In one particular Snickers commercial, a football player turns into Joan Collins, or ‘a right diva’, when he hasn’t had a bite of chocolate.
This pretty much sums up my relationship with the cocoa bean. Deprive me of daily dose, and I will unleash hell. Keyboard buttons will come undone. Printers will be thrown across the room. Doors will be slammed, and someone will be reduced to tears.
Don’t worry, all of that’s a hyperbole. But many other choccie addicts can vouch for the restlessness and irritability we get when we haven’t had our fix, whatever form it may come in. As a community, we empathise with smokers – our withdrawal symptoms are very much akin to theirs. In fact, my injection of chocolate coincides with my colleagues’ cigarette break. Delay my consumption, and reason and rationality will fly out the window… as will the desk.
Contrary to popular belief, there are a lot of chocoholics who don’t really need to eat large amounts of it to soothe their senses. I actually find the idea of gorging on a gluttonous amount revolting. All we really need is a gram or two, and we’re done. However, those few grams must be scheduled throughout the day to get us through it. The tiny morsels that we feed on give us that shot of adrenaline that’ll keep us focused for the next few hours.
This is why I grinned like a proud purring pussycat when news spread that eating chocolate is actually good for you. I did however squirm uncomfortably and reach for my Lion bar when I read that it mainly applies to dark and purely cocoa-based chocolate.
Thankfully, further studies covered the benefits of milk chocolate as well, and this came as a relief considering that good quality fair trade dark chocolate is on sale for a ludicrously atrocious price (I’ve seen ransom notes asking for less). Also, its bitter flavour isn’t to everyone’s taste.
Chocolate in moderation has been proven to promote a healthier lifestyle. Several universities, including the University of Aberdeen, have researched the effects of this food of the gods and have come up with some very pleasant results.
When a couple of grams are consumed every day, milk chocolate was found to lower the risk of heart disease and strokes. This is because cocoa contains flavonoids – an antioxidant that stimulates blood flow – and valeric acid – a natural form of tranquilliser. Its richness in antioxidants also lessens the chance of arthritis later on in years.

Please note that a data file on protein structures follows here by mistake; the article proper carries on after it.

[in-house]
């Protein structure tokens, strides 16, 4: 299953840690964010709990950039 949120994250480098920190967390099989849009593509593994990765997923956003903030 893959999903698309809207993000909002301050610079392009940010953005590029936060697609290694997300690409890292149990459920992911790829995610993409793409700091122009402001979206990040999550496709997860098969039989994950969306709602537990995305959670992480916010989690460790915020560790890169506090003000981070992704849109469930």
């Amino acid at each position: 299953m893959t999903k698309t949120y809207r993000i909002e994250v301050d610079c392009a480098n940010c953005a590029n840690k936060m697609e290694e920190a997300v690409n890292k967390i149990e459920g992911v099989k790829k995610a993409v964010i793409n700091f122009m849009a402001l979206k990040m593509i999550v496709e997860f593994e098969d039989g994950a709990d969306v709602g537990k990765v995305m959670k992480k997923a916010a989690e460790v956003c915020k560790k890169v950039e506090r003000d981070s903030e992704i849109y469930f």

Since those who enjoy it experience the release of endorphins, that in itself lowers one’s stress levels. It’s no wonder J.K. Rowling had chosen chocolate to be the antidote for a Dementor attack. Moreover, all of the above are key contributors to its cognitive-boosting properties. As it’s a natural source of magnesium, chocolate aids brain function by enhancing concentration and alertness, since magnesium is key to the brain’s well-being.
So, taking into account that it will overall make you feel better, happier, healthier and smarter, chocolate will undoubtedly increase your general productivity. Nonetheless, I hardly think people need scientific justification to tell them that chocolate is a healthy pleasure. However, maintaining a small but regular intake is crucial, as there is a high level of sugar in most average bars. This is something that comes with discipline.
The studies had also shown that if consumed properly, it can actually help with weight loss, so you can let this be your motivation. If you allow for a cube of chocolate to roll and melt in your mouth for a few minutes, you’ll be left feeling full, which will thereby stop you from snacking throughout the day. Naturally, it’s always best to consult with your doctor or nutritionist to plan out a suitable schedule. Other than that, enjoy!